WINGS OF MIGHT, WINGS OF FLIGHT, FLIGHTS OF FANCY: This unusual view of Grand Central Terminal offers three sets of wings. The wings of might belong to Mercury who is atop Grand Central Terminal (and on your Amex card). The wings of flight belong to this original cast iron eagle that used to adorn the original 1871 Grand Central Terminal and now stands guard over the Lexington Avenue entrance. The flights of fancy belong to the eagle gargoyles that encircle the top of the art deco masterpiece the Chrysler Building. Each Chrysler eagle is an exact replica of the eagle hood ornament of the 1929 Chrysler automobile. So wether it be wings of might or flight – to have wings can take you far. Legendary designer Coco Channel once said “If you were born without wings, do nothing to prevent them from growing.”
MINE!: In the local news this week has been a story of an idiot that jumped into the tiger enclosure at the Bronx Zoo and was subsequently mauled. Coincidentally I happen to come across this white pit bull who was mauling his own wild animal, his beloved polar teddy bear.
FOUNTAIN OF JOY: Remember how little it took to elicit those shouts of joy? A shooting fountain, a splash here and there, a sprinkle of water blown by the wind. Children’s joy is like the sparkle of sun in a bursting fountain, giggles like the splashing of the water.
PIECES OF NEW YORK: An old shipping container becomes a pop-up Chinese food restaurant in Times Square. Segmented tiles become Liberty art. Neatly placed paint buckets and a work ladder, it becomes a still life of New York.
THE QUESTION IS . . . : Where does he keep the money?! This gentleman poses in Times Square at all times of the year in various outfits and is a regular in this part of the neighborhood. At first he would just ride through the area on a vintage girl’s bicycle wearing a big sun hat with various dresses and odd outfits to attract attention. Then he graduated to just standing perfectly still in Times Square to be photographed and not asking for money (as all the other “attractions” do). So he finally got smart and decided to ask for money to have his picture taken. Question now is . . . where does he keep the money? I guess that’s the next step he’ll have to figure out.
I FEEL PRETTY!: This is Ms. Columbia, she is wearing her seasonal fall colors. Some would wear a cat on their hat, but she chooses to accessorize her hat with a gray parrot and a dyed-to-match poodle in her arms! Ms. Columbia has become a staple around New York and you never know where she and her true twosome will show up – any of our parades, Times Square, Greenwich Village or the ultra conservative Fifth Avenue just for shock value. With a heavy Columbian accent she will tell you she is the Spanish Lady Gaga and calls anyone who photographs her “my paparazzi.” She never asks for money as so many of our other ‘characters’ do, she does it for the sheer pleasure of it. For the Columbian Day parade she wears a dress made entirely from Columbian flags and of course dyes the poodle to match!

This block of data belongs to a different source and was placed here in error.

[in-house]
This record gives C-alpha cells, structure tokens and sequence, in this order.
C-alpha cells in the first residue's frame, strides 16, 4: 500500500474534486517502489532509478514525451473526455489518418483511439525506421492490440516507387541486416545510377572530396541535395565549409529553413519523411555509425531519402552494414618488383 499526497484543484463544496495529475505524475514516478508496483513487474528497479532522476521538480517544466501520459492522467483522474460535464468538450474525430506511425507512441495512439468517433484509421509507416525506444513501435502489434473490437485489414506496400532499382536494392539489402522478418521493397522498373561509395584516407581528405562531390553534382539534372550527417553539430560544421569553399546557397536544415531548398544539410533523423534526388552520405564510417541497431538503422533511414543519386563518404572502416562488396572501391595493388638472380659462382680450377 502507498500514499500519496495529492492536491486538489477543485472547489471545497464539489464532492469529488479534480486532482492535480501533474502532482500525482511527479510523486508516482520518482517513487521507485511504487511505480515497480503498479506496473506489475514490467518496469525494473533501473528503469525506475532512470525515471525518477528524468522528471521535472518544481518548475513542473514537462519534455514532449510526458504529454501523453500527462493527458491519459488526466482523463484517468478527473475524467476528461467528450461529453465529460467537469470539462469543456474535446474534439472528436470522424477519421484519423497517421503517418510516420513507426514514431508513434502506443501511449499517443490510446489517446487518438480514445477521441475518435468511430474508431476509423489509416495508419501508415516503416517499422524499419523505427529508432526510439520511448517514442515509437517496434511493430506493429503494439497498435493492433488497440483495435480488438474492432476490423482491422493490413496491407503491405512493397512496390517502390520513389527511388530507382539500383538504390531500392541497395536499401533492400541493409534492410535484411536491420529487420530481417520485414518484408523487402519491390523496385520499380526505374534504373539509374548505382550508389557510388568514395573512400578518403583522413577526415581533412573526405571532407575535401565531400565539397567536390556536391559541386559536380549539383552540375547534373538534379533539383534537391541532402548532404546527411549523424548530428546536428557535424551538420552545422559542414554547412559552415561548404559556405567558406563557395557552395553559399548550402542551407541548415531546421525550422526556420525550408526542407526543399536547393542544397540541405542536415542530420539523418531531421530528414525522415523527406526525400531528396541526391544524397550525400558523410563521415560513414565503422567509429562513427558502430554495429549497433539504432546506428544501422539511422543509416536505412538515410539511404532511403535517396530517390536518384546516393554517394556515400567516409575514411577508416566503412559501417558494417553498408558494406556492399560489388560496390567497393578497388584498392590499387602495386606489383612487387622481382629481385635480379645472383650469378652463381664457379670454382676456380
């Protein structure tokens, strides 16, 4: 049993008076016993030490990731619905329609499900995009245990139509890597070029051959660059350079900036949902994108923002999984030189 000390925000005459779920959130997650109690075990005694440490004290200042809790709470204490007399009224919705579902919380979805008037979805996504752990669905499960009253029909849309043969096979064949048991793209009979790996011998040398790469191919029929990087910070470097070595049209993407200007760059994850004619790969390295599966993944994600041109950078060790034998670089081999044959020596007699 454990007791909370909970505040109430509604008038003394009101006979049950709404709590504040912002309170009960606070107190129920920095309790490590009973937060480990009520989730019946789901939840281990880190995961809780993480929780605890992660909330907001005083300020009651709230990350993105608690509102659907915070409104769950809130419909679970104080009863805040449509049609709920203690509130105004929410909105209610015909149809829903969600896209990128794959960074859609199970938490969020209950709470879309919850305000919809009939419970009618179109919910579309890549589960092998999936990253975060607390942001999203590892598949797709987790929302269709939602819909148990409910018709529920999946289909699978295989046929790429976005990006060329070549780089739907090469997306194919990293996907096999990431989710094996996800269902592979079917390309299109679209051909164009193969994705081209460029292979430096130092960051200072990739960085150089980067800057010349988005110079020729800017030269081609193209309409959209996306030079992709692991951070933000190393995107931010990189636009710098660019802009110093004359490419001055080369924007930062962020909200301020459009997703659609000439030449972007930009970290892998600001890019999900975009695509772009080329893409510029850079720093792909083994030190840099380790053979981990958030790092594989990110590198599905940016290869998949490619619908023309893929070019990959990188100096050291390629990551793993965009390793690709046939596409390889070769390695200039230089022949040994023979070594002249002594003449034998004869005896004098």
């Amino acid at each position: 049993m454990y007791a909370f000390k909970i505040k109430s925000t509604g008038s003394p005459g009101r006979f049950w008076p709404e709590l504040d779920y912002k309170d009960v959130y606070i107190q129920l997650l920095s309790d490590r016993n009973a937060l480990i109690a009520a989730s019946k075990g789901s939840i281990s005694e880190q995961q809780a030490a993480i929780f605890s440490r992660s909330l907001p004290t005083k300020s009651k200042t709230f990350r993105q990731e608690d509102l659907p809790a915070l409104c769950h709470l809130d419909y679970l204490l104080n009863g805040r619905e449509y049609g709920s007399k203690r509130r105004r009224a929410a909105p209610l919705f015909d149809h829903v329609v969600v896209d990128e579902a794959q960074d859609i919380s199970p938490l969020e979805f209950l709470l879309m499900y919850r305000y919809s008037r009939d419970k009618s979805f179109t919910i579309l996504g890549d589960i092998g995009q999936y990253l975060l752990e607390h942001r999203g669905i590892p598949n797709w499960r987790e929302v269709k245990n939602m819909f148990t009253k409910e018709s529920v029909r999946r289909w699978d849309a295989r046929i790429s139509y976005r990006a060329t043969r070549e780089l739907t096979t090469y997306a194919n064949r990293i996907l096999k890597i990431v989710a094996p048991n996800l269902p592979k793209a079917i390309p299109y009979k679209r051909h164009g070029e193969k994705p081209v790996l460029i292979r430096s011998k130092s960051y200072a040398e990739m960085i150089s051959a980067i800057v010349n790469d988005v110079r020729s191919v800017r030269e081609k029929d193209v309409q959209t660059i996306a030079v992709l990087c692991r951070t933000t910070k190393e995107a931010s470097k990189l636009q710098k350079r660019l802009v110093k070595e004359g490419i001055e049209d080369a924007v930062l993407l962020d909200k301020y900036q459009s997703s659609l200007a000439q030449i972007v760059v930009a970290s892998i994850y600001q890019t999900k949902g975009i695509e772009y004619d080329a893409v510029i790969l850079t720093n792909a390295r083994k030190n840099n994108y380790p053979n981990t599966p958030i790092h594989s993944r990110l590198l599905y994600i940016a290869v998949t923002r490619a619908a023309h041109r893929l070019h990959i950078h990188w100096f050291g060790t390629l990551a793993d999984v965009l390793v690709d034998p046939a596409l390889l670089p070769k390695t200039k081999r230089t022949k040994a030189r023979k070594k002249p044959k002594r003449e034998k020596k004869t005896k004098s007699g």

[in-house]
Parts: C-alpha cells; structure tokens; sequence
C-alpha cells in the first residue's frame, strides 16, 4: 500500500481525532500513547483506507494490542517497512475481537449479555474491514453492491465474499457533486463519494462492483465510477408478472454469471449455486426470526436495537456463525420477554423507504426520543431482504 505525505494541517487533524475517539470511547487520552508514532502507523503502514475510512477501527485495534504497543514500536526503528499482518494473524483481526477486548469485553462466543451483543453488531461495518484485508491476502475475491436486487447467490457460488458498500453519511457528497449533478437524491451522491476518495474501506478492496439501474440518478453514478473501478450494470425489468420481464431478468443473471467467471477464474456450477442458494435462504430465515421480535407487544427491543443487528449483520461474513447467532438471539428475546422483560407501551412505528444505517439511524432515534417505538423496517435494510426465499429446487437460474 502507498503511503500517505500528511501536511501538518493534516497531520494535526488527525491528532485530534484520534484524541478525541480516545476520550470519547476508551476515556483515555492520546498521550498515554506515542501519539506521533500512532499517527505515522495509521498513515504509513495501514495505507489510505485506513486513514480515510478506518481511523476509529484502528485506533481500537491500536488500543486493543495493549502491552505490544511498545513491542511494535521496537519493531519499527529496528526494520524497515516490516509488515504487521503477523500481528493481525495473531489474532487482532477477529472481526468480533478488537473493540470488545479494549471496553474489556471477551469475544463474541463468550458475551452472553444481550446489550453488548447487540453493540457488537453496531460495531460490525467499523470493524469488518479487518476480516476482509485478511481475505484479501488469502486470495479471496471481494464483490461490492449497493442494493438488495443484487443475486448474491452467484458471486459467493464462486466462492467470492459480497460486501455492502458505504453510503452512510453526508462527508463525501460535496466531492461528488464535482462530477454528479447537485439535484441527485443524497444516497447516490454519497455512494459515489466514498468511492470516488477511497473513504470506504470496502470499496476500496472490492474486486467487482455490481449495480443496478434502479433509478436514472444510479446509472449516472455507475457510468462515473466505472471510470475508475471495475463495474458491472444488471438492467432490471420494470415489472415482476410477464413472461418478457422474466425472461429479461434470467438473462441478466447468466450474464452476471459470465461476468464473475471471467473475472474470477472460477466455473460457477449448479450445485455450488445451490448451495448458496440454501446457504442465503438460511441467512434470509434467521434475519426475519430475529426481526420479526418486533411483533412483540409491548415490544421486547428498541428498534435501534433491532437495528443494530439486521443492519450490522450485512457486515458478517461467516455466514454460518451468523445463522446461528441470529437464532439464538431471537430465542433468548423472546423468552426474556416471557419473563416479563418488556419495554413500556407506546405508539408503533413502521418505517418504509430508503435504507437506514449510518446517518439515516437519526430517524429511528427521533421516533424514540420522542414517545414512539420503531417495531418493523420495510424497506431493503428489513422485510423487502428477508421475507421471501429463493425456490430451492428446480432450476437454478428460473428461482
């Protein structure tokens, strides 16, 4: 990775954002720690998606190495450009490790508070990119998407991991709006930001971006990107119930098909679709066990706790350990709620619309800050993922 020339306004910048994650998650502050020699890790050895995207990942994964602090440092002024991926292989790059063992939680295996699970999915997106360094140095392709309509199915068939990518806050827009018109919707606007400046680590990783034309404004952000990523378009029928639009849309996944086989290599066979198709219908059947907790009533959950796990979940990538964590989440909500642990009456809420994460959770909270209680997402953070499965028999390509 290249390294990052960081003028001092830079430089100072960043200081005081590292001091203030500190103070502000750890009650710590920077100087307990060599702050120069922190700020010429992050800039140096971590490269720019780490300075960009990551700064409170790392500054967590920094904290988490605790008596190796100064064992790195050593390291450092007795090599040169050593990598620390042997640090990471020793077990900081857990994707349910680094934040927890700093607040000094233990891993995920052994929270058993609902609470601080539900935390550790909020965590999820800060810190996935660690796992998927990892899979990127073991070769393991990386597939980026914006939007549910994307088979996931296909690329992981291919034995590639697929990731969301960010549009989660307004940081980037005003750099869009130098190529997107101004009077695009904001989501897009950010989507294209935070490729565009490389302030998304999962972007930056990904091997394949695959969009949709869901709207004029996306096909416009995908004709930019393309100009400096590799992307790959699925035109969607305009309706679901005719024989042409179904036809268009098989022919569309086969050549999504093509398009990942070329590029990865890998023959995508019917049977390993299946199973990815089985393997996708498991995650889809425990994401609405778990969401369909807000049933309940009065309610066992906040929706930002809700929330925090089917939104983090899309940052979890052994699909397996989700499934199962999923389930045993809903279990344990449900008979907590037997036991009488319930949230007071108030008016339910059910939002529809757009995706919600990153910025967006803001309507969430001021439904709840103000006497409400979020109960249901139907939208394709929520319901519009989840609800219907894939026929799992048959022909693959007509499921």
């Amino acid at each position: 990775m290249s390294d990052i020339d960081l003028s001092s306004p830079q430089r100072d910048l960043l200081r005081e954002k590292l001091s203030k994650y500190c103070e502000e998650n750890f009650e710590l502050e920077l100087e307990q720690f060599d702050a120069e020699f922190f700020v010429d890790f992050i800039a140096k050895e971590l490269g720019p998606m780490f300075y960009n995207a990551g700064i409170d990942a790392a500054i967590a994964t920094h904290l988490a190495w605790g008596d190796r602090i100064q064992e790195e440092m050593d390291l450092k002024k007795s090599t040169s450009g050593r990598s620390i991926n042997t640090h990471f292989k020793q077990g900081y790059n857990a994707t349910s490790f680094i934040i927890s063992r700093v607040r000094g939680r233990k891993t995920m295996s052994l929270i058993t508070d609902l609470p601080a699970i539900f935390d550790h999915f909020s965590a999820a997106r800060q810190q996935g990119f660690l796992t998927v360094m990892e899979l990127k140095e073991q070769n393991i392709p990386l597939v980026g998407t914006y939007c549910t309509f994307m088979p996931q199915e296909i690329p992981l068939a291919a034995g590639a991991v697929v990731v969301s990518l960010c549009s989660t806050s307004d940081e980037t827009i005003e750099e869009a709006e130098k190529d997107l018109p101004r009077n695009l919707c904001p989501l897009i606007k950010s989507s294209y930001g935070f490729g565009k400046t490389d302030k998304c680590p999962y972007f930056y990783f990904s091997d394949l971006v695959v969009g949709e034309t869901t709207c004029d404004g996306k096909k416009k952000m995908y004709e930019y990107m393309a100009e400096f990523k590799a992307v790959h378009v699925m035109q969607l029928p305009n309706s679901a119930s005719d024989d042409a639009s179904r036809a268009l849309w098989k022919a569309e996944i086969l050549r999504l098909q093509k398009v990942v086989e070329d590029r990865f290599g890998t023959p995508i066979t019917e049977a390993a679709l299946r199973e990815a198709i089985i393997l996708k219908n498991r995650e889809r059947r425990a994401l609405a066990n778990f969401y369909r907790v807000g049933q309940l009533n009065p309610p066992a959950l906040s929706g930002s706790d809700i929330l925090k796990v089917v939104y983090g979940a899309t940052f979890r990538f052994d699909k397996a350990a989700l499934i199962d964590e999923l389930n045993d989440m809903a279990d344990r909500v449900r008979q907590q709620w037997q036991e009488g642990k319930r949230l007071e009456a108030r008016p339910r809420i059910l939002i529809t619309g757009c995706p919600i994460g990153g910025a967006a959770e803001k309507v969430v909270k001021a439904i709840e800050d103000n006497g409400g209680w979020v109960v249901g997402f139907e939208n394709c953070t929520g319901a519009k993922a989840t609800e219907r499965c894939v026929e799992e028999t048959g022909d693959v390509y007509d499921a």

My favorite memory of her: I was across the street from Saks Fifth Avenue, waiting to cross the street and up to the curb at Saks pulls an Access-A-Ride Van, (vans that are provided for the elderly or disabled to get around the five boroughs). First emerged the wheels of the poodle’s baby carriage, then the poodle atop the carriage and then she in all her colorful splendor with the parrot atop her head, turning it’s head to see where mama Columbia had brought them for their afternoon stroll. I ♥ NY
PEPSI COLA HITS THE SPOT: After the rebirth of Pepsi by the Pepsi-Cola Corp. in 1934, Charles G. Guth (the new owner of the Pepsi trademark) built the then largest Pepsi bottling plant in the industrial neighborhood of Long Island City, Queens on the East River. The facility manufactured their own syrup from cane sugar and produced its own bottle caps.
In 1938, Pepsi commissioned the Artkraft Strauss Sign Corp. to build a sign to adorn the top of the Long Island City plant. The sign is 120 feet wide with it’s tallest letters over 44 feet tall. A 50 foot tall capped bottle of Pepsi sits to the right of the brand name.
The sign was refurbished in 1994 by the same company that constructed it in the 1930’s. The plant was in operation until 1998. The land was sold to the Rockrose Development Corp. and an agreement was made that the sign be preserved. Since then, the sign has found a permanent home on the Queens waterfront not far from the foundation of the old plant.
The sign can be seen clearly from Manhattan on the east side of the city and one of the attractions from atop The Empire State Building.
THE NAKED COWGIRL: Yes there is the ‘Naked Cowboy’ of Times Square, but there is also this . . .
This is former stripper, turned Times Square performer Sandy Kane. She gives you the finger (in a friendly manner) if you ask her pose for you, your donations are stuffed under her sagging boobs. Considering their weight and older length – the money does stay in place. Sandy, 52, was recently sued by Robert Burck,41, the muscular male cowboy version for $5,000, he claiming the idea is his trademark . . . they settled out of court. With her defense “I’ve been naked for years!’, she won. God bless America!